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IN the second volumejust publishedof
Mr. Massey's well-planned History of
England during the reign of George the Third,
there is a chapter upon English manners in
the young days of that king which brings
together very cleverly a good many interesting
details, and which we must needs rifle of
some of its contents. The judicious critic
will say that the chapter is not fair, that it
tells all the evil of this portion of our good
old times, and omits compensating details.
Very trueso be it. The author's reply to
the judicious critic doubtless would be, that
he tells of no exceptional misdeeds or
shortcomings: he tells of what our forefathers did
as a community. A terrible picture of our
own day might be drawn from the criminal
reports, and if Mr. Massey's account of the
early days of George the Third came from
such sources, we certainly could match it in
the year one thousand eight hundred and
fifty-eight. But the contrast is fairly
provoked, and it comes strongly in aid of our
old doctrine, that bad as society may be now, it
has been worse and is becoming better: that
our duty is not to deplore the past, but to
apply all energy to the securing of a noble

Great scandal is caused now-a-days in the
church by excess of zeal. But, in the early
days of George the Third, scandal arose from
excess of infidelity. The supple family parson
with his bottle and his pack of cardsthe
Reverend Mr. Sampson, whose acquaintance
we are now making in Mr. Thackeray's
Virginiansbelongs to the past days of which
we speak. Family livings still exist; but they
are not given to secure bread to the family
fool, to the disreputable dependant of a dissolute
patron, to the son of a jobbing attorney
in part payment for service done, or to clients
found in the worst company. The greater
proportion of the livings were, in the time
of which we speak, thus filled. Of the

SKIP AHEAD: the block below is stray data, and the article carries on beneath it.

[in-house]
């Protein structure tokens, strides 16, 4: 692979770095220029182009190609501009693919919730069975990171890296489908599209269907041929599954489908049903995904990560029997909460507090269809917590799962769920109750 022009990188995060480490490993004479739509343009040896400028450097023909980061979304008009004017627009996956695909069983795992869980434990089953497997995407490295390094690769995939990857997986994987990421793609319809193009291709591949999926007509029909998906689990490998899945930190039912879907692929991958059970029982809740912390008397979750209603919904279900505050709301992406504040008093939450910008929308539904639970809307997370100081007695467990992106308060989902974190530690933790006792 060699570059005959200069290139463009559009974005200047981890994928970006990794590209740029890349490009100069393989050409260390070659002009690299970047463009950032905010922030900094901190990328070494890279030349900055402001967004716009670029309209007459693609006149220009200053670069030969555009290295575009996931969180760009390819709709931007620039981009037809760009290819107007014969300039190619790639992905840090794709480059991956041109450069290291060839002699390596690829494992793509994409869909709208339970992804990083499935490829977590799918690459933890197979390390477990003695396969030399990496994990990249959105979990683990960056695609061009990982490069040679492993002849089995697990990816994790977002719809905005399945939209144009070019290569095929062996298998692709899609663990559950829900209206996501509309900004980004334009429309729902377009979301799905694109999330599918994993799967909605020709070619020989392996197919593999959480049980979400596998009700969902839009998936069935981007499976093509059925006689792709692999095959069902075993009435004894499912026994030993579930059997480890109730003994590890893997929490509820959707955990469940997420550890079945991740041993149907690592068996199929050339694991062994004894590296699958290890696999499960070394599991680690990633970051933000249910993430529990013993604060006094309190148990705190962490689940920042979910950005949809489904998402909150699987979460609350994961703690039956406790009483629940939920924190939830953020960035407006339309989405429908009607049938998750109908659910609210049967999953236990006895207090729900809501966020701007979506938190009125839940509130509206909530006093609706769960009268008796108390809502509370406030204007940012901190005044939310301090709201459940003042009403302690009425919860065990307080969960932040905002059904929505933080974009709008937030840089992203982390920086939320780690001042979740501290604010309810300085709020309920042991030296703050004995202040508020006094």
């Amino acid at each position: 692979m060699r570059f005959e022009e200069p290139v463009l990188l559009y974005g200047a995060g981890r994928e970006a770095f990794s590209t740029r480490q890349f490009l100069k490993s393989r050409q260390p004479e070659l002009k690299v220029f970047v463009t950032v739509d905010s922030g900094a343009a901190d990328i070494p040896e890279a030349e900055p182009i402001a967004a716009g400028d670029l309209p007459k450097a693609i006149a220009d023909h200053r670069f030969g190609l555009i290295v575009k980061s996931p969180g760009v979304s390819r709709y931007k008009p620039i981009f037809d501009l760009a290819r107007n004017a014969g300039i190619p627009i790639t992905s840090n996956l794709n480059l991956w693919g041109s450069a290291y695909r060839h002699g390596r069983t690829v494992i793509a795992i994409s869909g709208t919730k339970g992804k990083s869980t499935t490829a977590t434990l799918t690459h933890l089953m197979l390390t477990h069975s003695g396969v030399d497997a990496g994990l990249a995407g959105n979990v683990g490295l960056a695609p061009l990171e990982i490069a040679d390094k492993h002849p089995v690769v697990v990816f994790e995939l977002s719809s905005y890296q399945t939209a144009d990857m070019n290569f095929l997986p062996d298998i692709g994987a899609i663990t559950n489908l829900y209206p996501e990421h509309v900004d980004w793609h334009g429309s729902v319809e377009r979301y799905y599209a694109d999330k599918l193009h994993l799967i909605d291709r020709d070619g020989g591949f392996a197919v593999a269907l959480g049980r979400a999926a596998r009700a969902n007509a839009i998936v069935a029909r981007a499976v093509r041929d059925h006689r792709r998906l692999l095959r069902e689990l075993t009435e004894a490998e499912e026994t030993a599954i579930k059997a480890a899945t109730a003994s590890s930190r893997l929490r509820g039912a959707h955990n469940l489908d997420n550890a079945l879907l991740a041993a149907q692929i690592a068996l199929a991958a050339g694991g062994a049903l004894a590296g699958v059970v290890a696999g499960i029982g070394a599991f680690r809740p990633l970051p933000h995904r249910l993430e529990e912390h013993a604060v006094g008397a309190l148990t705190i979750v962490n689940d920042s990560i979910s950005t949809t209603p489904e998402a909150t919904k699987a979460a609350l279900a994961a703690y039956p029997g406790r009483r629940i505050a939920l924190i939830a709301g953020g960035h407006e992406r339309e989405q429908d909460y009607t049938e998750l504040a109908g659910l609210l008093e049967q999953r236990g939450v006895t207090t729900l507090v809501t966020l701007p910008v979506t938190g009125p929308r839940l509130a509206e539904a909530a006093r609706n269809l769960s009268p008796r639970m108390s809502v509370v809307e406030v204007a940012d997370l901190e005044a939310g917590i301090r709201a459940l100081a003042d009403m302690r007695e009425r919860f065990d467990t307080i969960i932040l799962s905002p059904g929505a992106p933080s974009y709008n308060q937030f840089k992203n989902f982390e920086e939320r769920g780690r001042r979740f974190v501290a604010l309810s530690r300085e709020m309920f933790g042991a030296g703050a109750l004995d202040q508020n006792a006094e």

remainder, a large part were in the hands of
gentlemen indeed, but of gentlemen who
frequented fashionable assemblies, sauntered at
watering-places, or haunted the levees of
great men. A clergyman who did not chase
the fox, was commonly a hunter for preferment;
and, with that view, would accompany
the young heir on the grand tour, nominally
as a preceptor, really as a servile companion.
Or he would write pamphlets and paragraphs
for hts employer, give his clerical influence
in his own parish at elections, even become
the distributor of bribes. Such men obtained
stalls, deaneries, and bishoprics; and, by their
morals, cast discredit on the church. All
this lay at the root of that indifference to
religion which pervaded " good" society.
Religious observances were openly derided, and
no man who dreaded ridicule would venture,
in polite company, to show any respect for
sacred things.

State patronage was in the king's hands;
and the royal powereven perhaps the
Protestant successionwas maintained only by
the use or abuse of it. Sir Robert Walpole
was the first who systematically carried on
the king's government by means of
parliamentary corruption. He troubled himself
littlewrites Mr. Masseyabout any niceties
or intricacies of management, but went
straight to the point. He bought the member
with a place; or, if he only wanted a vote,
he bought it with money taken from the
secret-service fund. The Duke of Newcastle
extended and organised the system so
successfully, that by its operation alone, in the
absence of every other qualification for power,
he became, for some years, the dictator of the
administration. His plan was to buy up the
small constituencies. At one time he was
said to have farmed, in this manner, one
third of the House of Commons.

The beau of the time of Anne and of the
Hanover succession was painted and perfumed
like a woman. He took woman's time over
his toilet, wore silks, brocades, lace,
embroidery, and jewels. He seldom stirred
abroad on foot except for a turn in the Mall;
and, if he had only to cross the street from
his lodging to a tavern, he was conveyed in
a chair. His time, away from home, was
spent in gallantry and gaming. He read
plays, novels, lampoons and tracts in ridicule
of religion, and condemned educated men as
prigs and pedants. The men of fashion who
were men of wit, however high their ambition,
usually looked low for their pleasure.
When vindictive enemies sought for whatever
charges could discredit Sir Robert Walpole,
not a voice urged against the minister the

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